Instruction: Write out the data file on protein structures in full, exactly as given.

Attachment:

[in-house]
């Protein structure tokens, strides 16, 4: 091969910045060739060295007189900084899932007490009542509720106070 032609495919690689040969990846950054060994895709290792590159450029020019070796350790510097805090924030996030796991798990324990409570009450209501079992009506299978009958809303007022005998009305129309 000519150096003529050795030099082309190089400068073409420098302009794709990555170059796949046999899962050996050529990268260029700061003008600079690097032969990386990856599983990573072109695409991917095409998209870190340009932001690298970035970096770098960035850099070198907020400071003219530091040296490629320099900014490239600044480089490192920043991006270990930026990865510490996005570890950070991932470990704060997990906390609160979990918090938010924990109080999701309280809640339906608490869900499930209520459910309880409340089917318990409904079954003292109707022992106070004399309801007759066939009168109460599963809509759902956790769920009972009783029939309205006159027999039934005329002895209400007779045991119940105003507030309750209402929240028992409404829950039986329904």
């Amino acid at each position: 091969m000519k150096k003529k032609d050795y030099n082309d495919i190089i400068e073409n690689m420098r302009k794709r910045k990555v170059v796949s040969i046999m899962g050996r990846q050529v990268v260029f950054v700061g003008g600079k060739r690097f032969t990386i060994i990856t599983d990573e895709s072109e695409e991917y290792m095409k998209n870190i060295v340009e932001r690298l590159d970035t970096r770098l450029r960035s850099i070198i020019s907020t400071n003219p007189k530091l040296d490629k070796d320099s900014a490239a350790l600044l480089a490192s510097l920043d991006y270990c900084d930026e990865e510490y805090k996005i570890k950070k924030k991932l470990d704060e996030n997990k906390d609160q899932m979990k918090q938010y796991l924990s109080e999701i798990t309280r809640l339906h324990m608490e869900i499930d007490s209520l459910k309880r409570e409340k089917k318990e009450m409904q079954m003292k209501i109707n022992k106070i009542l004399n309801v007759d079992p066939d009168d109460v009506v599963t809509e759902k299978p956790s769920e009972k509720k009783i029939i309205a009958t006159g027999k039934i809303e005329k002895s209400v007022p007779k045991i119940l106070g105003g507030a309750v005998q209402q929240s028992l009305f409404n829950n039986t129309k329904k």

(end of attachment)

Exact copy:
[in-house]
């Protein structure tokens, strides 16, 4: 091969910045060739060295007189900084899932007490009542509720106070 032609495919690689040969990846950054060994895709290792590159450029020019070796350790510097805090924030996030796991798990324990409570009450209501079992009506299978009958809303007022005998009305129309 000519150096003529050795030099082309190089400068073409420098302009794709990555170059796949046999899962050996050529990268260029700061003008600079690097032969990386990856599983990573072109695409991917095409998209870190340009932001690298970035970096770098960035850099070198907020400071003219530091040296490629320099900014490239600044480089490192920043991006270990930026990865510490996005570890950070991932470990704060997990906390609160979990918090938010924990109080999701309280809640339906608490869900499930209520459910309880409340089917318990409904079954003292109707022992106070004399309801007759066939009168109460599963809509759902956790769920009972009783029939309205006159027999039934005329002895209400007779045991119940105003507030309750209402929240028992409404829950039986329904």
């Amino acid at each position: 091969m000519k150096k003529k032609d050795y030099n082309d495919i190089i400068e073409n690689m420098r302009k794709r910045k990555v170059v796949s040969i046999m899962g050996r990846q050529v990268v260029f950054v700061g003008g600079k060739r690097f032969t990386i060994i990856t599983d990573e895709s072109e695409e991917y290792m095409k998209n870190i060295v340009e932001r690298l590159d970035t970096r770098l450029r960035s850099i070198i020019s907020t400071n003219p007189k530091l040296d490629k070796d320099s900014a490239a350790l600044l480089a490192s510097l920043d991006y270990c900084d930026e990865e510490y805090k996005i570890k950070k924030k991932l470990d704060e996030n997990k906390d609160q899932m979990k918090q938010y796991l924990s109080e999701i798990t309280r809640l339906h324990m608490e869900i499930d007490s209520l459910k309880r409570e409340k089917k318990e009450m409904q079954m003292k209501i109707n022992k106070i009542l004399n309801v007759d079992p066939d009168d109460v009506v599963t809509e759902k299978p956790s769920e009972k509720k009783i029939i309205a009958t006159g027999k039934i809303e005329k002895s209400v007022p007779k045991i119940l106070g105003g507030a309750v005998q209402q929240s028992l009305f409404n829950n039986t129309k329904k």